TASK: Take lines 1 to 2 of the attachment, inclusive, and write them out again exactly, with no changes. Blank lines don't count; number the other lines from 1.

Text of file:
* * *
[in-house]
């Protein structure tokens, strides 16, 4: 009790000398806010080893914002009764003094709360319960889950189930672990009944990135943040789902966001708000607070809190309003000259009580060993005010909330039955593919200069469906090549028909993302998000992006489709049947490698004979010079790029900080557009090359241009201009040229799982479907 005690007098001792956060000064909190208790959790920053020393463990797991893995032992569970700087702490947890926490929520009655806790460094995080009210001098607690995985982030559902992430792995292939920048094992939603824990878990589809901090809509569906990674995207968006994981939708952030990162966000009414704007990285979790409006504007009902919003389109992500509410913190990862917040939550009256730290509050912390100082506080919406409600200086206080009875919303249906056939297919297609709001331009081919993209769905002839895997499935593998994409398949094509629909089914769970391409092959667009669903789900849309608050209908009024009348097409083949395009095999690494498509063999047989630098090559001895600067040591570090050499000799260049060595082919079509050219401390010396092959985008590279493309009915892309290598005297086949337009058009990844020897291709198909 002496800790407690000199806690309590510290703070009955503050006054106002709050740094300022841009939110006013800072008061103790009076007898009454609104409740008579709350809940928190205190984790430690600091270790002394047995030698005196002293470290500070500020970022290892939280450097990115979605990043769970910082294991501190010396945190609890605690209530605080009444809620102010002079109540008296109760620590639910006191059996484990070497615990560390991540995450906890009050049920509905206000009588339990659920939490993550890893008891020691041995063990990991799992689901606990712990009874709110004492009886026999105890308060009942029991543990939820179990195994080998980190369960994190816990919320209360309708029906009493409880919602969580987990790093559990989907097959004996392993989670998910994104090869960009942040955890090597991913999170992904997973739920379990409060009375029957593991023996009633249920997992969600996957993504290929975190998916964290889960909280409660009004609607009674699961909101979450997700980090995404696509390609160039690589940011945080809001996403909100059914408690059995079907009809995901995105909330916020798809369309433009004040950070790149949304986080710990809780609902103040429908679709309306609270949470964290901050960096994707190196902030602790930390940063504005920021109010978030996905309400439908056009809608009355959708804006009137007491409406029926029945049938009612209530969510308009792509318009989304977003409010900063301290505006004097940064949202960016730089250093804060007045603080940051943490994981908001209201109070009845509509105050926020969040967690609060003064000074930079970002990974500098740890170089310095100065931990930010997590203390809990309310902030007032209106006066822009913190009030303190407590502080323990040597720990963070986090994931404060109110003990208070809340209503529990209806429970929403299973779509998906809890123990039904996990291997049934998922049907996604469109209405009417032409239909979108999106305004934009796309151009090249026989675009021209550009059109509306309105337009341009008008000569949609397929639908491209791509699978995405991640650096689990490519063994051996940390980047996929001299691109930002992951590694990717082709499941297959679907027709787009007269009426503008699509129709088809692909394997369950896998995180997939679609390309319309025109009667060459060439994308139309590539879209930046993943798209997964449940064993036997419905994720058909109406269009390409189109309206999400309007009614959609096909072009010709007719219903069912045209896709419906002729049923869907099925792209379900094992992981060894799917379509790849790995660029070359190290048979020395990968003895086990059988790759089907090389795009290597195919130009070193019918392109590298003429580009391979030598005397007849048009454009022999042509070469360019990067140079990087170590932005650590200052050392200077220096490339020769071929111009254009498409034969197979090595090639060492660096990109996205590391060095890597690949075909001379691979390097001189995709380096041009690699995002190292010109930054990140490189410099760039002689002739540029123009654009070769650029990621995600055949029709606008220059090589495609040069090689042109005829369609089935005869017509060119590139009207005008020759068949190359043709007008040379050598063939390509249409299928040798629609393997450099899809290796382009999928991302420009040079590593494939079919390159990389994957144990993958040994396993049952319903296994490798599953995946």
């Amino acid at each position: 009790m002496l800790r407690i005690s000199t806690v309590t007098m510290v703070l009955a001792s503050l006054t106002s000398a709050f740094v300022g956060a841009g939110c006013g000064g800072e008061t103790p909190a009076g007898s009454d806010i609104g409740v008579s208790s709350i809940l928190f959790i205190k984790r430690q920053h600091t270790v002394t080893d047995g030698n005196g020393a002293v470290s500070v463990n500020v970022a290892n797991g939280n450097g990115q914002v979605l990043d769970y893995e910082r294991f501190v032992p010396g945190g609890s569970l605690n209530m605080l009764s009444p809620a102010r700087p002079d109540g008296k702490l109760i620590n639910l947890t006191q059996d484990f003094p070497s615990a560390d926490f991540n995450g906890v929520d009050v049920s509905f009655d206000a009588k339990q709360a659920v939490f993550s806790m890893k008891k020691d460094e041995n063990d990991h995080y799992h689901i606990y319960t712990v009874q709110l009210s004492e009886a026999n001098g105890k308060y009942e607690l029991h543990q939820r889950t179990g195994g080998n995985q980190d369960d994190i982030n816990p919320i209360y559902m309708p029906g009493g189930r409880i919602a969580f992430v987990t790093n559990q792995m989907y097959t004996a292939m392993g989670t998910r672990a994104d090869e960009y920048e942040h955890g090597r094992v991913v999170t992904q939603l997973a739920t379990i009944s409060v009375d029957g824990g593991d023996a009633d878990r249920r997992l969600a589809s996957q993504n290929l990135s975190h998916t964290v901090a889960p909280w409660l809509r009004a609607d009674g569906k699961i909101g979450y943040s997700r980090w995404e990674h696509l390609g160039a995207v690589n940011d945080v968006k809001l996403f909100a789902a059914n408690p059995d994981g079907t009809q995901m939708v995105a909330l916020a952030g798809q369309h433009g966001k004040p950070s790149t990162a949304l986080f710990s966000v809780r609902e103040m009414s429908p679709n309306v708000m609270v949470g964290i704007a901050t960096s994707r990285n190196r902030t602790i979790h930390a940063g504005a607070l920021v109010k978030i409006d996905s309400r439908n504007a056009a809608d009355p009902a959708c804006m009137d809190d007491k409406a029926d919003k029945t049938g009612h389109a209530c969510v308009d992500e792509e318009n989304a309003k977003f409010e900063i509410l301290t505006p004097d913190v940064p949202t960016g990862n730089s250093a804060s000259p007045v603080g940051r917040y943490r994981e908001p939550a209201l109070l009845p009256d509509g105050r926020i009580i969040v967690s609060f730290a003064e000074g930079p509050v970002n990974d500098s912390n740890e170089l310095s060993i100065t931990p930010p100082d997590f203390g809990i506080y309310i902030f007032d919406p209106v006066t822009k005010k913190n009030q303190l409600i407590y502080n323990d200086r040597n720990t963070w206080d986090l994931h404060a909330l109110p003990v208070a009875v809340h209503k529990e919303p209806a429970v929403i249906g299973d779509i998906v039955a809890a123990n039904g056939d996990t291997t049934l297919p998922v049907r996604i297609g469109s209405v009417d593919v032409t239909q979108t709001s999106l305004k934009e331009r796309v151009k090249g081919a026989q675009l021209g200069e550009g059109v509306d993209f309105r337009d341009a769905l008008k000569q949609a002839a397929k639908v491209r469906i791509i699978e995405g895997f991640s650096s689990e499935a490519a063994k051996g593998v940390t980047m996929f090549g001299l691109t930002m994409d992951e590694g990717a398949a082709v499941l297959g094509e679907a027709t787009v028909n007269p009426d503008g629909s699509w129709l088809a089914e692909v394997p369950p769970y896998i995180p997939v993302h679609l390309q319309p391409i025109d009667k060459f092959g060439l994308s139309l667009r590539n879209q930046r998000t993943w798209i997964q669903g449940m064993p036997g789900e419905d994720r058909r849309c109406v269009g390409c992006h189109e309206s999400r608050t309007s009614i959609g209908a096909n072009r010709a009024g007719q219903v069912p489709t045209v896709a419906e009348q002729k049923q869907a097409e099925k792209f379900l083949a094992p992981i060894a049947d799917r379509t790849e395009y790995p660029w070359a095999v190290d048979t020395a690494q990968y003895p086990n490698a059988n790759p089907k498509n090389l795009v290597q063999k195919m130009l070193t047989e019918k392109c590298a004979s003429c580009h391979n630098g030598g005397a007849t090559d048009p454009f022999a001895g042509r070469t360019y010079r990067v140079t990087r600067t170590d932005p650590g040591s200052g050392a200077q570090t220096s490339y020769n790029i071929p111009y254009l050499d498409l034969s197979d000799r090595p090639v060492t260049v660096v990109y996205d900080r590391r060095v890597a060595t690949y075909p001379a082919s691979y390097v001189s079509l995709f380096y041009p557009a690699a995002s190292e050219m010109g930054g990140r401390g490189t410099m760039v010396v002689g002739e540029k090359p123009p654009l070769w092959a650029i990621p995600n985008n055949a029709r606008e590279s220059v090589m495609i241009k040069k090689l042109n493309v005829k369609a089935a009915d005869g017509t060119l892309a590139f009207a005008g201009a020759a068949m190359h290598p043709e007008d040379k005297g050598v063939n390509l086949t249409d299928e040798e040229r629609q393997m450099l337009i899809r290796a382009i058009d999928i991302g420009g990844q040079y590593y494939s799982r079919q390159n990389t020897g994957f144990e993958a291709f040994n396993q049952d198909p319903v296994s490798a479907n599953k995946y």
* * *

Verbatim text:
[in-house]
């Protein structure tokens, strides 16, 4: 009790000398806010080893914002009764003094709360319960889950189930672990009944990135943040789902966001708000607070809190309003000259009580060993005010909330039955593919200069469906090549028909993302998000992006489709049947490698004979010079790029900080557009090359241009201009040229799982479907 005690007098001792956060000064909190208790959790920053020393463990797991893995032992569970700087702490947890926490929520009655806790460094995080009210001098607690995985982030559902992430792995292939920048094992939603824990878990589809901090809509569906990674995207968006994981939708952030990162966000009414704007990285979790409006504007009902919003389109992500509410913190990862917040939550009256730290509050912390100082506080919406409600200086206080009875919303249906056939297919297609709001331009081919993209769905002839895997499935593998994409398949094509629909089914769970391409092959667009669903789900849309608050209908009024009348097409083949395009095999690494498509063999047989630098090559001895600067040591570090050499000799260049060595082919079509050219401390010396092959985008590279493309009915892309290598005297086949337009058009990844020897291709198909 002496800790407690000199806690309590510290703070009955503050006054106002709050740094300022841009939110006013800072008061103790009076007898009454609104409740008579709350809940928190205190984790430690600091270790002394047995030698005196002293470290500070500020970022290892939280450097990115979605990043769970910082294991501190010396945190609890605690209530605080009444809620102010002079109540008296109760620590639910006191059996484990070497615990560390991540995450906890009050049920509905206000009588339990659920939490993550890893008891020691041995063990990991799992689901606990712990009874709110004492009886026999105890308060009942029991543990939820179990195994080998980190369960994190816990919320209360309708029906009493409880919602969580987990790093559990989907097959004996392993989670998910994104090869960009942040955890090597991913999170992904997973739920379990409060009375029957593991023996009633249920997992969600996957993504290929975190998916964290889960909280409660009004609607009674699961909101979450997700980090995404696509390609160039690589940011945080809001996403909100059914408690059995079907009809995901995105909330916020798809369309433009004040950070790149949304986080710990809780609902103040429908679709309306609270949470964290901050960096994707190196902030602790930390940063504005920021109010978030996905309400439908056009809608009355959708804006009137007491409406029926029945049938009612209530969510308009792509318009989304977003409010900063301290505006004097940064949202960016730089250093804060007045603080940051943490994981908001209201109070009845509509105050926020969040967690609060003064000074930079970002990974500098740890170089310095100065931990930010997590203390809990309310902030007032209106006066822009913190009030303190407590502080323990040597720990963070986090994931404060109110003990208070809340209503529990209806429970929403299973779509998906809890123990039904996990291997049934998922049907996604469109209405009417032409239909979108999106305004934009796309151009090249026989675009021209550009059109509306309105337009341009008008000569949609397929639908491209791509699978995405991640650096689990490519063994051996940390980047996929001299691109930002992951590694990717082709499941297959679907027709787009007269009426503008699509129709088809692909394997369950896998995180997939679609390309319309025109009667060459060439994308139309590539879209930046993943798209997964449940064993036997419905994720058909109406269009390409189109309206999400309007009614959609096909072009010709007719219903069912045209896709419906002729049923869907099925792209379900094992992981060894799917379509790849790995660029070359190290048979020395990968003895086990059988790759089907090389795009290597195919130009070193019918392109590298003429580009391979030598005397007849048009454009022999042509070469360019990067140079990087170590932005650590200052050392200077220096490339020769071929111009254009498409034969197979090595090639060492660096990109996205590391060095890597690949075909001379691979390097001189995709380096041009690699995002190292010109930054990140490189410099760039002689002739540029123009654009070769650029990621995600055949029709606008220059090589495609040069090689042109005829369609089935005869017509060119590139009207005008020759068949190359043709007008040379050598063939390509249409299928040798629609393997450099899809290796382009999928991302420009040079590593494939079919390159990389994957144990993958040994396993049952319903296994490798599953995946």